Want to know what a direct variation looks like graphically? Basically, it's a straight line that goes through the origin. To get a better picture, check out this tutorial!
The constant of variation is the number that relates two variables that are directly proportional or inversely proportional to one another. But why is it called the constant of variation? This tutorial answers that question, so take a look!
You can't learn about linear equations without learning about slope. The slope of a line is the steepness of the line. There are many ways to think about slope. Slope is the rise over the run, the change in 'y' over the change in 'x', or the gradient of a line. Check out this tutorial to learn about slope!
When you have a linear equation, the y-intercept is the point where the graph of the line crosses the y-axis. In this tutorial, learn about the y-intercept. Check it out!
Ever heard of two things being directly proportional? Well, a good example is speed and distance. The bigger your speed, the farther you'll go over a given time period. So as one variable goes up, the other goes up too, and that's the idea of direct proportionality. But you can express direct proportionality using equations, and that's an important thing to do in algebra. See how to do that in the tutorial!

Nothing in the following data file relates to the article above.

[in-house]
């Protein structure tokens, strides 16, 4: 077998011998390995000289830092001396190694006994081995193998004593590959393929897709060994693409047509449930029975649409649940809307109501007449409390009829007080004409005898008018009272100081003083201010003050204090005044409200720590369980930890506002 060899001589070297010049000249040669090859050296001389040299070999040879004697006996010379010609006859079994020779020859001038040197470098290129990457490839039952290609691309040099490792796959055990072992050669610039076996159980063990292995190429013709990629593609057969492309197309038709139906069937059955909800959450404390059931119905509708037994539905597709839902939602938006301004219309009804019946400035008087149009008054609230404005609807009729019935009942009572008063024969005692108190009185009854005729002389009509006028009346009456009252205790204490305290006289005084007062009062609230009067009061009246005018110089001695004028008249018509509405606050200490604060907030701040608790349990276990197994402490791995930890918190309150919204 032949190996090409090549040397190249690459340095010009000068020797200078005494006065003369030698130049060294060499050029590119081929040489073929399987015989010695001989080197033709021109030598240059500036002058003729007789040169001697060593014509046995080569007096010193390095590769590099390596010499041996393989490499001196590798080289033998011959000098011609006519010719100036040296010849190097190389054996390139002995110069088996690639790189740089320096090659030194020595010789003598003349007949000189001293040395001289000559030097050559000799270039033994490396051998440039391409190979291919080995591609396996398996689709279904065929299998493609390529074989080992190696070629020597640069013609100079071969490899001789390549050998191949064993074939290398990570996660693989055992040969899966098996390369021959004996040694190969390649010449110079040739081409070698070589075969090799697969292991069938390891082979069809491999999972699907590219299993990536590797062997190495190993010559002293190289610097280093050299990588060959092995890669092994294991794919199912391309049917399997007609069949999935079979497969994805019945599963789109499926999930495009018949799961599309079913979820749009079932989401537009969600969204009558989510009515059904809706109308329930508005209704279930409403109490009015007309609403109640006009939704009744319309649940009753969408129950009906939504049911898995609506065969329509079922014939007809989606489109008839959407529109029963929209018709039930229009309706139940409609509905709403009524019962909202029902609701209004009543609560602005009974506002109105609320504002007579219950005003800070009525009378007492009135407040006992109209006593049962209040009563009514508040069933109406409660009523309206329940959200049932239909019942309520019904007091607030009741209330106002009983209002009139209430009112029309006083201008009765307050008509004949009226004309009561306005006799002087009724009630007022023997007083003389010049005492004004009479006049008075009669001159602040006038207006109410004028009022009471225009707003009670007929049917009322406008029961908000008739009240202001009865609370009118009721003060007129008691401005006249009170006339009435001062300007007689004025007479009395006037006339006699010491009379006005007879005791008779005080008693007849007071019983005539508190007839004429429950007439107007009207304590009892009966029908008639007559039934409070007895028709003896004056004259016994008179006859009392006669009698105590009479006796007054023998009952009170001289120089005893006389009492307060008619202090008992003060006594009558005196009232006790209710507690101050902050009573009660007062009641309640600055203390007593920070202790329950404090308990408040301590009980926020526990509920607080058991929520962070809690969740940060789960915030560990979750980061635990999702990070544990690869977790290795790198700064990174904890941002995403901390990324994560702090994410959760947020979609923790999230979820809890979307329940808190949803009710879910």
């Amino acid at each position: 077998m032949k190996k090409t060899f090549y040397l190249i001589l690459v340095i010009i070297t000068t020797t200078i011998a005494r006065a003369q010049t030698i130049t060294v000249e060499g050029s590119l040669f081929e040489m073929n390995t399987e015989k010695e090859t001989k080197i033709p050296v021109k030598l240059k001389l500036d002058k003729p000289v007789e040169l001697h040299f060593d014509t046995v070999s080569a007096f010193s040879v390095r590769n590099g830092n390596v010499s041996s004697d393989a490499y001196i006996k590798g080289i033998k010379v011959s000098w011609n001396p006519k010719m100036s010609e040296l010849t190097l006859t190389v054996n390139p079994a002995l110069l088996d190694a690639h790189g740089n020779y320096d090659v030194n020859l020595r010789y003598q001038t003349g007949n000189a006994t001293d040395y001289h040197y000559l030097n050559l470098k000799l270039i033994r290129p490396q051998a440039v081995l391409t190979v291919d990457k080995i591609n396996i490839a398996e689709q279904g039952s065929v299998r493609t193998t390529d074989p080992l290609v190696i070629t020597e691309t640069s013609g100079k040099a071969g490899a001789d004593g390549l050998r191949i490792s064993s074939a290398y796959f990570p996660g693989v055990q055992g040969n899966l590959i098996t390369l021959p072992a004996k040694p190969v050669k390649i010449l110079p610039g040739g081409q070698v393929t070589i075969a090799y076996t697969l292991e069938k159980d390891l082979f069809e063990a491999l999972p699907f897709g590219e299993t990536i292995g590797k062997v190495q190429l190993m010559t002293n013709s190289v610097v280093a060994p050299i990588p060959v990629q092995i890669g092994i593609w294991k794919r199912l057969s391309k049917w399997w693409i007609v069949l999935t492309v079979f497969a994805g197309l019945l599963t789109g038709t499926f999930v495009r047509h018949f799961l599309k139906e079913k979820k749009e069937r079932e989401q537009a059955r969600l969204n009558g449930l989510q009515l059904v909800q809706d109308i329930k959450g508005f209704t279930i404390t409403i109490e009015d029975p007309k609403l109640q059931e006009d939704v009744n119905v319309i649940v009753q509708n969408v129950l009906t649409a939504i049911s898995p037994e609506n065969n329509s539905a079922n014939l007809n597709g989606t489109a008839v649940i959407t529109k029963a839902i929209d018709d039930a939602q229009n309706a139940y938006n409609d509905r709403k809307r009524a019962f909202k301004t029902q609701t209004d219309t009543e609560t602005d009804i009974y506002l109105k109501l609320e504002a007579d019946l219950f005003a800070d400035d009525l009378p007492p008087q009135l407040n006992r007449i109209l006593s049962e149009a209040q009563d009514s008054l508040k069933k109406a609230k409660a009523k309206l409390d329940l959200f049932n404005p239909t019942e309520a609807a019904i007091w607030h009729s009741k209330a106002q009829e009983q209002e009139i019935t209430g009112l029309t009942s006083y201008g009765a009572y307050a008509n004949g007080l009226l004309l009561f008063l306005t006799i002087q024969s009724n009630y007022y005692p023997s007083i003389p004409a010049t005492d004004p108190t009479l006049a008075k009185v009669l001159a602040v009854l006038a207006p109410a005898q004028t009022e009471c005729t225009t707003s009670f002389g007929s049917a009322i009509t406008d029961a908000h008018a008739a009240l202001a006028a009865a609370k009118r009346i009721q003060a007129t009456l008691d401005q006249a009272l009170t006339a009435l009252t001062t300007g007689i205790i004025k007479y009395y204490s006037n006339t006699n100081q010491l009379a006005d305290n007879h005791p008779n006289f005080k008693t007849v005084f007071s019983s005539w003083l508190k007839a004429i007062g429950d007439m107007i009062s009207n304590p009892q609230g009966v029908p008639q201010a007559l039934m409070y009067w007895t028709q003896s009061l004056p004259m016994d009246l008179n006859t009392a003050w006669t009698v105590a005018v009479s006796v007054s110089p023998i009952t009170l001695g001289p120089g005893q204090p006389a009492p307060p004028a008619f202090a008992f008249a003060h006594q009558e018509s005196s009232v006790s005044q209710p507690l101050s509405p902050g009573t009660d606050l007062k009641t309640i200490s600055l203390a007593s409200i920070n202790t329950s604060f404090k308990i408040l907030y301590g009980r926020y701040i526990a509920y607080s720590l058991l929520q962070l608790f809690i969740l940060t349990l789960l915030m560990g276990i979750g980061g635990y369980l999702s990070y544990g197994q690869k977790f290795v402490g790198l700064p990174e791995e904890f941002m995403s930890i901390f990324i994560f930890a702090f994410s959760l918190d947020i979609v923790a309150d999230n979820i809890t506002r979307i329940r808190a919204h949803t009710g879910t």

Trying to find the slope of a graphed line? First, identify two points on the line. Then, you could use these points to figure out the slope. In this tutorial, you'll see how to use two points on the line to find the change in 'y' and the change in 'x'. Then, you'll see how to take these values and calculate the slope. Check it out!
Word problems allow you to see math in action! Take a look at this word problem involving an object's weight on Earth compared to its weight on the Moon. See how the formula for direct variation plays an important role in finding the solution. Then use that formula to see how much you would weigh on the Moon!
If two things are directly proportional, you can bet that you'll need to use the formula for direct variation to solve! In this tutorial, you'll see how to use the formula for direct variation to find the constant of variation and then solve for your answer.